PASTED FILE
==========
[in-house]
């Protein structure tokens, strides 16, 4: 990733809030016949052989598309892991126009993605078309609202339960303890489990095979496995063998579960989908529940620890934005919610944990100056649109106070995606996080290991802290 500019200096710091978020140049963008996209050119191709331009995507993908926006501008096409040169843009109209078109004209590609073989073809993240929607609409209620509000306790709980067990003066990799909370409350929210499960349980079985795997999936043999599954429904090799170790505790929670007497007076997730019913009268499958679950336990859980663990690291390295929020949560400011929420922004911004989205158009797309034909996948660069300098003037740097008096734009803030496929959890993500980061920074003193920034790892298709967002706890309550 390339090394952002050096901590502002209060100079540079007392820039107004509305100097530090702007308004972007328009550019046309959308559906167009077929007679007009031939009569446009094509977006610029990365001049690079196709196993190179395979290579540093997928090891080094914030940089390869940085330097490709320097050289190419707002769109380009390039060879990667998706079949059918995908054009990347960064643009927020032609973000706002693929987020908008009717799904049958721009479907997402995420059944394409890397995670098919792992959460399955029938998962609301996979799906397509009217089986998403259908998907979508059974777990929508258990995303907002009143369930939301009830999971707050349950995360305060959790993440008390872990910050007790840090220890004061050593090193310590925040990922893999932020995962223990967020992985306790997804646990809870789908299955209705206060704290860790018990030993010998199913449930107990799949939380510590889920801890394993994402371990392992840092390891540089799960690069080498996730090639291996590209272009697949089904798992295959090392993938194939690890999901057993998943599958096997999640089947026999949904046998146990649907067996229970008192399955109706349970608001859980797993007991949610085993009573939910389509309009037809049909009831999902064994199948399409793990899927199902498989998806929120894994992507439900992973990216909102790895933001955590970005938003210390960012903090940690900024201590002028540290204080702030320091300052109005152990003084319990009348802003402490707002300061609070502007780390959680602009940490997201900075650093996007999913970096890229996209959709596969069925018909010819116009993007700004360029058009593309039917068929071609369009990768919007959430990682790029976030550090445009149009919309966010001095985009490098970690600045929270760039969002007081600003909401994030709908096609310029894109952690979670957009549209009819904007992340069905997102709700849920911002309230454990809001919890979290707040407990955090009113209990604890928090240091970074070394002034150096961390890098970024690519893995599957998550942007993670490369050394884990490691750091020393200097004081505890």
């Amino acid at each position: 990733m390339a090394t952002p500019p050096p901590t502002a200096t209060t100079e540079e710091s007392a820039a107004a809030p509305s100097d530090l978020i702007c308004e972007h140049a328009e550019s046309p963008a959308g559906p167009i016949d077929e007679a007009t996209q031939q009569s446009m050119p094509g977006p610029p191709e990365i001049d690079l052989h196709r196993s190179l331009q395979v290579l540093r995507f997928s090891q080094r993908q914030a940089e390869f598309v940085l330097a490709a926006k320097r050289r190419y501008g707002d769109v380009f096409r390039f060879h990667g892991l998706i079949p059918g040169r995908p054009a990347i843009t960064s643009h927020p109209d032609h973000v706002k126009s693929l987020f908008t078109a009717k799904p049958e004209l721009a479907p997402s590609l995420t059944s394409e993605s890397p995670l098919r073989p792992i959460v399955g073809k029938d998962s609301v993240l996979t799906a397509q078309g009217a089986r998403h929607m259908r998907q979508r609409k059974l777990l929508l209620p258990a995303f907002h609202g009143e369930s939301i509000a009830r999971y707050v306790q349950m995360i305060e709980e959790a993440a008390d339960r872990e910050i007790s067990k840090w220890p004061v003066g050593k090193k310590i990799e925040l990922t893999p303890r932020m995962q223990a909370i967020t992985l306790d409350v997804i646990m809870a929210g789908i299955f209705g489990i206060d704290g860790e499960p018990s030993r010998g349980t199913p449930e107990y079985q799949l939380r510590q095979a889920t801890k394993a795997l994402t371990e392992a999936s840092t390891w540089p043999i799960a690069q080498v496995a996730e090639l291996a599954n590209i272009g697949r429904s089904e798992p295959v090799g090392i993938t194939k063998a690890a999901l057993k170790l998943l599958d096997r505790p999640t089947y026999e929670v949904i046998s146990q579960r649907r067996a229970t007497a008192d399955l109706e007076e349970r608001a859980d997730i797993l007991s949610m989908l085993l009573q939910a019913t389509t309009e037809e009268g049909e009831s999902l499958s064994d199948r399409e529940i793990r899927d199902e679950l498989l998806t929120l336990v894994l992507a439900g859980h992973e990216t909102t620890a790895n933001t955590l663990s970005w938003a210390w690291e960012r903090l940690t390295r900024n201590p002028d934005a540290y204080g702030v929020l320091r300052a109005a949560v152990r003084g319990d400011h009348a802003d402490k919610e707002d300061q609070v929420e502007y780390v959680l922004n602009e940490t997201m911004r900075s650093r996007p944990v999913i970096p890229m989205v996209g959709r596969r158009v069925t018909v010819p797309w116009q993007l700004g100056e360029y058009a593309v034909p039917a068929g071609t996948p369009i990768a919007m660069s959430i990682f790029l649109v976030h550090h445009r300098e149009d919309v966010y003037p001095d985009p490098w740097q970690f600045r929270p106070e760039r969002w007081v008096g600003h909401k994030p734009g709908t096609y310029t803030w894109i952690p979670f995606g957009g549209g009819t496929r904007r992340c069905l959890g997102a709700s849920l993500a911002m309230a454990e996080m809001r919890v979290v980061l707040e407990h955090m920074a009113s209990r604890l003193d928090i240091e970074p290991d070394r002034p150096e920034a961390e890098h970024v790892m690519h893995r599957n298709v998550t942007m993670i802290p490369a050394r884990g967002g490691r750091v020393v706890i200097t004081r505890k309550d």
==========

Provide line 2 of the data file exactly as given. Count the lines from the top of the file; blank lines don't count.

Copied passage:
């Protein structure tokens, strides 16, 4: 990733809030016949052989598309892991126009993605078309609202339960303890489990095979496995063998579960989908529940620890934005919610944990100056649109106070995606996080290991802290 500019200096710091978020140049963008996209050119191709331009995507993908926006501008096409040169843009109209078109004209590609073989073809993240929607609409209620509000306790709980067990003066990799909370409350929210499960349980079985795997999936043999599954429904090799170790505790929670007497007076997730019913009268499958679950336990859980663990690291390295929020949560400011929420922004911004989205158009797309034909996948660069300098003037740097008096734009803030496929959890993500980061920074003193920034790892298709967002706890309550 390339090394952002050096901590502002209060100079540079007392820039107004509305100097530090702007308004972007328009550019046309959308559906167009077929007679007009031939009569446009094509977006610029990365001049690079196709196993190179395979290579540093997928090891080094914030940089390869940085330097490709320097050289190419707002769109380009390039060879990667998706079949059918995908054009990347960064643009927020032609973000706002693929987020908008009717799904049958721009479907997402995420059944394409890397995670098919792992959460399955029938998962609301996979799906397509009217089986998403259908998907979508059974777990929508258990995303907002009143369930939301009830999971707050349950995360305060959790993440008390872990910050007790840090220890004061050593090193310590925040990922893999932020995962223990967020992985306790997804646990809870789908299955209705206060704290860790018990030993010998199913449930107990799949939380510590889920801890394993994402371990392992840092390891540089799960690069080498996730090639291996590209272009697949089904798992295959090392993938194939690890999901057993998943599958096997999640089947026999949904046998146990649907067996229970008192399955109706349970608001859980797993007991949610085993009573939910389509309009037809049909009831999902064994199948399409793990899927199902498989998806929120894994992507439900992973990216909102790895933001955590970005938003210390960012903090940690900024201590002028540290204080702030320091300052109005152990003084319990009348802003402490707002300061609070502007780390959680602009940490997201900075650093996007999913970096890229996209959709596969069925018909010819116009993007700004360029058009593309039917068929071609369009990768919007959430990682790029976030550090445009149009919309966010001095985009490098970690600045929270760039969002007081600003909401994030709908096609310029894109952690979670957009549209009819904007992340069905997102709700849920911002309230454990809001919890979290707040407990955090009113209990604890928090240091970074070394002034150096961390890098970024690519893995599957998550942007993670490369050394884990490691750091020393200097004081505890």